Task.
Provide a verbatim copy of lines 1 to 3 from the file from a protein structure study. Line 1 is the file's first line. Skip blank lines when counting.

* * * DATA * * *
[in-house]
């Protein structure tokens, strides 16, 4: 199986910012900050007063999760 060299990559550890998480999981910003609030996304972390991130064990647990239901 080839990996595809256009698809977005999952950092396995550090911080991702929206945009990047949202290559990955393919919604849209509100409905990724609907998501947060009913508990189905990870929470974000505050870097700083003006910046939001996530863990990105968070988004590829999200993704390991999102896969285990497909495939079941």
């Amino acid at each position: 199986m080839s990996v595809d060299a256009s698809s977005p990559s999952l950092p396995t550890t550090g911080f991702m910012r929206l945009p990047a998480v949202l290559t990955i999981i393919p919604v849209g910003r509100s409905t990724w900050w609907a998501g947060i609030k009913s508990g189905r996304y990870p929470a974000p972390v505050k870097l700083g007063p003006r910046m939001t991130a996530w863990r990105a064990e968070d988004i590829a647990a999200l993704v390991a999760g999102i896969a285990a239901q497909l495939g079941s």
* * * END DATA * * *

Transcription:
[in-house]
């Protein structure tokens, strides 16, 4: 199986910012900050007063999760 060299990559550890998480999981910003609030996304972390991130064990647990239901 080839990996595809256009698809977005999952950092396995550090911080991702929206945009990047949202290559990955393919919604849209509100409905990724609907998501947060009913508990189905990870929470974000505050870097700083003006910046939001996530863990990105968070988004590829999200993704390991999102896969285990497909495939079941």
């Amino acid at each position: 199986m080839s990996v595809d060299a256009s698809s977005p990559s999952l950092p396995t550890t550090g911080f991702m910012r929206l945009p990047a998480v949202l290559t990955i999981i393919p919604v849209g910003r509100s409905t990724w900050w609907a998501g947060i609030k009913s508990g189905r996304y990870p929470a974000p972390v505050k870097l700083g007063p003006r910046m939001t991130a996530w863990r990105a064990e968070d988004i590829a647990a999200l993704v390991a999760g999102i896969a285990a239901q497909l495939g079941s």